If gleaming motors fresh off the factory floor are more your thing, then look away now.
Gareth Davies’ Ford Model A rat rod is anything but conventional – and that’s just the way he likes it.
More commonly seen in shiny shades of magenta or bottle green, Ford Model As were in production from 1927 to 1931, with almost five million examples sold worldwide.
Now they are a rare sight on British roads, and before Gareth, 43, bought his rust-coloured motor, it almost didn’t live to see the light of day again.
“When I bought it eight years ago it was just a box of parts,” said Gareth, who lives in Peterhead.
“It was a friend of a friend who wanted to get rid of it and if I hadn’t taken it off his hands it was destined for the scrapyard.
“It was a big job and needed absolutely everything, if not two of everything,” he laughed.
“I built the whole body from scratch myself and loosely based it on a 1928-29 Ford frame.
“But I wasn’t too particular about it and ended up making things up as I went along.”
A college lecturer in mechanical engineering, Gareth is rather handy under the bonnet and has always had an interest in the way things work.
In fact his passion for cars started before he could even talk.
“According to my parents my first word was ‘car’,” he laughed.
“They tell me I’ve always loved cars of any kind.
“I remember when I was younger I saw an old picture my dad had taken of my mum sitting on a classic Ford Prefect and I absolutely loved the look.
“When I was a bit older I bought a Ford Popular which was a similar style car to the Prefect and spent all my time customising it.
“At the time, all my friends had Escorts and sports cars, but I’ve always preferred a more classic style.”
From there, Gareth was hooked, and has spent the last 20 years building up cars of various makes and models.
He was even lucky enough to find a partner who shares his petrol-head nature. “At the moment my partner Leanne and I have seven cars in various states of repair,” said Gareth.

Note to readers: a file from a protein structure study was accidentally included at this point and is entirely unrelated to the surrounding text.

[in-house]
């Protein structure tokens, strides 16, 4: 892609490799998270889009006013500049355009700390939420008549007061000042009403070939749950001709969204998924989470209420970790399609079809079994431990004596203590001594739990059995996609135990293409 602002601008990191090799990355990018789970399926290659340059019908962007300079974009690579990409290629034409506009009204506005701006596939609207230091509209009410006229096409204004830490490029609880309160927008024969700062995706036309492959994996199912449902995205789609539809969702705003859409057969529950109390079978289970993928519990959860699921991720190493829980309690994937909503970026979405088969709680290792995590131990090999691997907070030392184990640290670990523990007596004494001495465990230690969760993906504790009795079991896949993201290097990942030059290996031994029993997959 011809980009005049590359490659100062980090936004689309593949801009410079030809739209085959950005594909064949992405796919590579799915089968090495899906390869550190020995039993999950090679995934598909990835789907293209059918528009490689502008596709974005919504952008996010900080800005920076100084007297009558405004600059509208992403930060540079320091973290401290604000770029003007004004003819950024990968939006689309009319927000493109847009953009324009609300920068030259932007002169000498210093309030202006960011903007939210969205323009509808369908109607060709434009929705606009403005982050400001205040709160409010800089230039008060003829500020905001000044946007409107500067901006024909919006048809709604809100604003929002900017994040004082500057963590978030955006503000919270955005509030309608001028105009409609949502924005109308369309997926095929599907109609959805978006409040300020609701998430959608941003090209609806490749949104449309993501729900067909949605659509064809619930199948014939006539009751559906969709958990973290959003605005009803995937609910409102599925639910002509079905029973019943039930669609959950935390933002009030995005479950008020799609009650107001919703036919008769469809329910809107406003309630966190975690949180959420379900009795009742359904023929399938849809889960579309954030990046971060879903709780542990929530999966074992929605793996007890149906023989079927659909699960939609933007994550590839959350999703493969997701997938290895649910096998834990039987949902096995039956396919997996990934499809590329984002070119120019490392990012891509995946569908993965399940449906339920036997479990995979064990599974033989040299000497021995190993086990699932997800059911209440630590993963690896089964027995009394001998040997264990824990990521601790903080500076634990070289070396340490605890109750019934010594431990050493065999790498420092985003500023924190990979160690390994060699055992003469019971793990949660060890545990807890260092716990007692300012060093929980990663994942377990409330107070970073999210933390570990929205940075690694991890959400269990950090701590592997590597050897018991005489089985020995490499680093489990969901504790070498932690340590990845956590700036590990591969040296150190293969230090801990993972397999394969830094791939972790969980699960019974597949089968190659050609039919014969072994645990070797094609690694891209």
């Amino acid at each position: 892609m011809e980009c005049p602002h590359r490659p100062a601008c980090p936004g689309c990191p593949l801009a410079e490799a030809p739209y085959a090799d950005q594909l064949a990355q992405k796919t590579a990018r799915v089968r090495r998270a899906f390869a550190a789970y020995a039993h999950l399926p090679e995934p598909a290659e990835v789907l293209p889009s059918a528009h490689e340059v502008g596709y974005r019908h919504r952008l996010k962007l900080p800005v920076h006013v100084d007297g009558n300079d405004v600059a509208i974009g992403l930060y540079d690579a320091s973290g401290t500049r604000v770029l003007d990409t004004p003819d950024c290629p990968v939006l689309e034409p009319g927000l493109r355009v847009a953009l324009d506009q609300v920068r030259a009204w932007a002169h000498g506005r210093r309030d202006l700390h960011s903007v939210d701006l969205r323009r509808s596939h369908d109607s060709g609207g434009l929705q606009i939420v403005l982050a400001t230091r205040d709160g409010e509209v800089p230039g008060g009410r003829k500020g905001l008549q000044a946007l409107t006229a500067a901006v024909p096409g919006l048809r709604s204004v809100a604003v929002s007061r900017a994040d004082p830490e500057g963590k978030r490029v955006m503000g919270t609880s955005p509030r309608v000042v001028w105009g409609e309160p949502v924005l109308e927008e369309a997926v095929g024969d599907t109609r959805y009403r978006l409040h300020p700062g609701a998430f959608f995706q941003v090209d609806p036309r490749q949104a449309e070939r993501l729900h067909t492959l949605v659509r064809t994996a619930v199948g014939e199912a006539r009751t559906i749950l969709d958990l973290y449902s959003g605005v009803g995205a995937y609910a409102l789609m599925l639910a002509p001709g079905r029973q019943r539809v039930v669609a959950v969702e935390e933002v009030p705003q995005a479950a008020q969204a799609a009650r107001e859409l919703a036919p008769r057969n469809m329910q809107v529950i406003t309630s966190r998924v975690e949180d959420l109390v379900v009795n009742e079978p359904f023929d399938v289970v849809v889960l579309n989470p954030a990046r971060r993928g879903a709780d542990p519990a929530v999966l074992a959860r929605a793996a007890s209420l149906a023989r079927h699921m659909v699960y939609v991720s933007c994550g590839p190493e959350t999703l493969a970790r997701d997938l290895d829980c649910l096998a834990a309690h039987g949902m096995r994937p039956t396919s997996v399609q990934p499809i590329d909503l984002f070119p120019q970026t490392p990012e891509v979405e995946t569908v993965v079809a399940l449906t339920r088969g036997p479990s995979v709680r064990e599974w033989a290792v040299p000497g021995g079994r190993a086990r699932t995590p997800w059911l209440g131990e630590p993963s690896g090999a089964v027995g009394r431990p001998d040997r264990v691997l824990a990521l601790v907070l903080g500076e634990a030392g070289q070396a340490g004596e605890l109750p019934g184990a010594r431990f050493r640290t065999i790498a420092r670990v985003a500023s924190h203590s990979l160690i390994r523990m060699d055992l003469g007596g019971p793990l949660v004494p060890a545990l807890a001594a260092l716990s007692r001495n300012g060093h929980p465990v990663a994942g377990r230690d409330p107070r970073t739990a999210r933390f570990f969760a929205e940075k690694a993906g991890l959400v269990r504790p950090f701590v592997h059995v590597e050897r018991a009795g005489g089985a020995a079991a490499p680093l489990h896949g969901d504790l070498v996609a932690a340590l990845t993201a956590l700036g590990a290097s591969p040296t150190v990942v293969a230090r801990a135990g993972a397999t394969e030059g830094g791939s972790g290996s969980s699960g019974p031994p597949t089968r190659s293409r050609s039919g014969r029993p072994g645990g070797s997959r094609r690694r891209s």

“We have totally different tastes though, as she is into motorsports and rallying whereas I prefer vintage-style vehicles and bringing old cars back from the dead, so to speak.
“Out of all the motors we have I’m really attached to the Model A hot rod, it’s actually the longest I’ve ever owned a single car.
“It’s made entirely from custom parts, so the gearbox is from a Ford Capri and the suspension is Triumph based.
“It drives reasonably like a modern car which you might not expect and can do a few hundred miles in a day.
“Although they were good to look at, original Model As were desperately terrible to drive, but because mine is much newer under the bonnet it’s far more comfortable.”
The traditional era of hot rods followed the end of the Second World War, when a fashion of buying old cars and replacing the engine began.
In the last 10 years or so this has evolved into the rat rod movement, which sees old vehicles or custom cars redesigned to imitate or exaggerate early hot rods of the 1940s and 1950s.
“My car isn’t a traditional hot rod but it is a nod to it,” said Gareth.
“For a start it’s much lower to the ground and makes far more noise.
“There are also lots of little details which I have added over the years.
“For example it has a hand grenade for a gear shifter and the steering wheel I fashioned out of old World War II Land Rover parts.
“The soft top is made out of a genuine World War II army tent I found on eBay.”
Not everyone is happy with how Gareth has interpreted the hot rod movement, however.
“Sometimes owners of original Ford Model As are upset because it’s not strictly traditional,” he said.
“But then there are others who love it because it’s so unique.
“You get to be creative with a car like this and it’s forever a work-in progress.
“There is always something to do.”
When he’s not in the garage Gareth enjoys hitting the road, and is keen to take his motor on the drive of a lifetime.
“I really want to go to the European Street Rod Internationals,” he said.
“It’s a rally for hot rods and custom cars which takes place in different locations around Europe each year.
“It’s one heck of a drive, but for me, part of the adventure will just be getting there.”